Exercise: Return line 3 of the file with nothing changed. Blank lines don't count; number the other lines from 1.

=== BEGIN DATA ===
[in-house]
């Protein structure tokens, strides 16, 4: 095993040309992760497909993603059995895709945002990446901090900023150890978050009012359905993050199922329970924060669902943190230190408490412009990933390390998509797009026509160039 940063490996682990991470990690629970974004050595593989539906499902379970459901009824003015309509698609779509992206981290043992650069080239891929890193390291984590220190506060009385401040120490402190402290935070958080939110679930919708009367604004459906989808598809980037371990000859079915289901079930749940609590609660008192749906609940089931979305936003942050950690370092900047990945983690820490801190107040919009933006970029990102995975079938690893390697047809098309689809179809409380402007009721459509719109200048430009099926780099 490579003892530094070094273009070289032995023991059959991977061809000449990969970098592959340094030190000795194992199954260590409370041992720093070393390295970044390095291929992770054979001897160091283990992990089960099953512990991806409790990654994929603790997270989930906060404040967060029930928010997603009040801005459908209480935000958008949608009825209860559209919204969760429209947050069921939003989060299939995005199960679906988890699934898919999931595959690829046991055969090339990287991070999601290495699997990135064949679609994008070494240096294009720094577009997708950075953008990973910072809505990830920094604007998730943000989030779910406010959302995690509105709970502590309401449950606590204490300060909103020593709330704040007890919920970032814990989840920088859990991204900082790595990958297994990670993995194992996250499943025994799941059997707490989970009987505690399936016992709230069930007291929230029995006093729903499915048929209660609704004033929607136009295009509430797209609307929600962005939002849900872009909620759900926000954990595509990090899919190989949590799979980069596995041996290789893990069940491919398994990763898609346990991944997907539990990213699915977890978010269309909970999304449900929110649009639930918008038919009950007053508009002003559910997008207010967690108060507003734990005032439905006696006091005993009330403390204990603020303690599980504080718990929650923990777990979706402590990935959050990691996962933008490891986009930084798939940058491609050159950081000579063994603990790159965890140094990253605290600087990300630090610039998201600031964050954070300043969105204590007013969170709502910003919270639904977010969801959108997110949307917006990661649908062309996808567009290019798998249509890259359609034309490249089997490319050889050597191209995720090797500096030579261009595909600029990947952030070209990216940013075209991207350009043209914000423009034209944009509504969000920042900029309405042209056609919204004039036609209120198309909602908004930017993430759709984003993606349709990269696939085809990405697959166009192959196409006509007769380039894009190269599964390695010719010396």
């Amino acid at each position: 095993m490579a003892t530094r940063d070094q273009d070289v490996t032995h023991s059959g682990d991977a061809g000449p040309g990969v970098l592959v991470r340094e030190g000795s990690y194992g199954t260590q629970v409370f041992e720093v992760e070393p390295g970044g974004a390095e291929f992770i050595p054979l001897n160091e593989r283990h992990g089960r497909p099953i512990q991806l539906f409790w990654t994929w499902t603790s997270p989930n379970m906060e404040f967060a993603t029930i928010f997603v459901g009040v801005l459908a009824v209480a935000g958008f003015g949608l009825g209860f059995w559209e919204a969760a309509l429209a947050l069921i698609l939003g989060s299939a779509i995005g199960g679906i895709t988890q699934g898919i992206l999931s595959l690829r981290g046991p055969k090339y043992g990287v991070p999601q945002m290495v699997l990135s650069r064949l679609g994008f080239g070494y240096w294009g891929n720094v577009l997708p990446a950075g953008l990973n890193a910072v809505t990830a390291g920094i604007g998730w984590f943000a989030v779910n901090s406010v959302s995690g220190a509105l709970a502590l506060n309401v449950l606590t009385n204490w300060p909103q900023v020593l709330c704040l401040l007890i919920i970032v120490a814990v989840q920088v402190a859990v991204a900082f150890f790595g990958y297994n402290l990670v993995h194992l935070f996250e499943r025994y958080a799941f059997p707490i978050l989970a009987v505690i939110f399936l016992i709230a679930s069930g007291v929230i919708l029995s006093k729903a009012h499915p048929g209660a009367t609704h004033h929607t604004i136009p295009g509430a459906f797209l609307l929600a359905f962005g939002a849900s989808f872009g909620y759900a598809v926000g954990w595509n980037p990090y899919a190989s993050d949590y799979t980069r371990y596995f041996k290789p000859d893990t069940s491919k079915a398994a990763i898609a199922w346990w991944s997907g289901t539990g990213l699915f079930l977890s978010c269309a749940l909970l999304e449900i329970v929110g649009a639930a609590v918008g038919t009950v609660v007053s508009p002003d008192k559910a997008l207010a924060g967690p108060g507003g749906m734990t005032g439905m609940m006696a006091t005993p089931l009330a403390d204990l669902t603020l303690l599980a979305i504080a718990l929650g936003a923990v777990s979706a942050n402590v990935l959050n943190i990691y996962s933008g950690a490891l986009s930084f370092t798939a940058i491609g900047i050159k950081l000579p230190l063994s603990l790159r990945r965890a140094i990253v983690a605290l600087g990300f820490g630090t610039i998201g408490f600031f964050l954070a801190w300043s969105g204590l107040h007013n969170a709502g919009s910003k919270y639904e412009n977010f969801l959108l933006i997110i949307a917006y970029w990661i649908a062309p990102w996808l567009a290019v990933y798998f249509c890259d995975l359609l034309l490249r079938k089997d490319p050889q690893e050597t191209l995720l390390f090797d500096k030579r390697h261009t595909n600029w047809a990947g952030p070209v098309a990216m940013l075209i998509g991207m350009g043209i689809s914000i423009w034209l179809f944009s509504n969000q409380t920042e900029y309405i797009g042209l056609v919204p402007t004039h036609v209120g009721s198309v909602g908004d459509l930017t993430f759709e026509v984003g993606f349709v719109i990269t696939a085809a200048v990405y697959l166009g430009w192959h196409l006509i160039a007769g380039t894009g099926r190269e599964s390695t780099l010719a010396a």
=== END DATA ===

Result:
């Amino acid at each position: 095993m490579a003892t530094r940063d070094q273009d070289v490996t032995h023991s059959g682990d991977a061809g000449p040309g990969v970098l592959v991470r340094e030190g000795s990690y194992g199954t260590q629970v409370f041992e720093v992760e070393p390295g970044g974004a390095e291929f992770i050595p054979l001897n160091e593989r283990h992990g089960r497909p099953i512990q991806l539906f409790w990654t994929w499902t603790s997270p989930n379970m906060e404040f967060a993603t029930i928010f997603v459901g009040v801005l459908a009824v209480a935000g958008f003015g949608l009825g209860f059995w559209e919204a969760a309509l429209a947050l069921i698609l939003g989060s299939a779509i995005g199960g679906i895709t988890q699934g898919i992206l999931s595959l690829r981290g046991p055969k090339y043992g990287v991070p999601q945002m290495v699997l990135s650069r064949l679609g994008f080239g070494y240096w294009g891929n720094v577009l997708p990446a950075g953008l990973n890193a910072v809505t990830a390291g920094i604007g998730w984590f943000a989030v779910n901090s406010v959302s995690g220190a509105l709970a502590l506060n309401v449950l606590t009385n204490w300060p909103q900023v020593l709330c704040l401040l007890i919920i970032v120490a814990v989840q920088v402190a859990v991204a900082f150890f790595g990958y297994n402290l990670v993995h194992l935070f996250e499943r025994y958080a799941f059997p707490i978050l989970a009987v505690i939110f399936l016992i709230a679930s069930g007291v929230i919708l029995s006093k729903a009012h499915p048929g209660a009367t609704h004033h929607t604004i136009p295009g509430a459906f797209l609307l929600a359905f962005g939002a849900s989808f872009g909620y759900a598809v926000g954990w595509n980037p990090y899919a190989s993050d949590y799979t980069r371990y596995f041996k290789p000859d893990t069940s491919k079915a398994a990763i898609a199922w346990w991944s997907g289901t539990g990213l699915f079930l977890s978010c269309a749940l909970l999304e449900i329970v929110g649009a639930a609590v918008g038919t009950v609660v007053s508009p002003d008192k559910a997008l207010a924060g967690p108060g507003g749906m734990t005032g439905m609940m006696a006091t005993p089931l009330a403390d204990l669902t603020l303690l599980a979305i504080a718990l929650g936003a923990v777990s979706a942050n402590v990935l959050n943190i990691y996962s933008g950690a490891l986009s930084f370092t798939a940058i491609g900047i050159k950081l000579p230190l063994s603990l790159r990945r965890a140094i990253v983690a605290l600087g990300f820490g630090t610039i998201g408490f600031f964050l954070a801190w300043s969105g204590l107040h007013n969170a709502g919009s910003k919270y639904e412009n977010f969801l959108l933006i997110i949307a917006y970029w990661i649908a062309p990102w996808l567009a290019v990933y798998f249509c890259d995975l359609l034309l490249r079938k089997d490319p050889q690893e050597t191209l995720l390390f090797d500096k030579r390697h261009t595909n600029w047809a990947g952030p070209v098309a990216m940013l075209i998509g991207m350009g043209i689809s914000i423009w034209l179809f944009s509504n969000q409380t920042e900029y309405i797009g042209l056609v919204p402007t004039h036609v209120g009721s198309v909602g908004d459509l930017t993430f759709e026509v984003g993606f349709v719109i990269t696939a085809a200048v990405y697959l166009g430009w192959h196409l006509i160039a007769g380039t894009g099926r190269e599964s390695t780099l010719a010396a």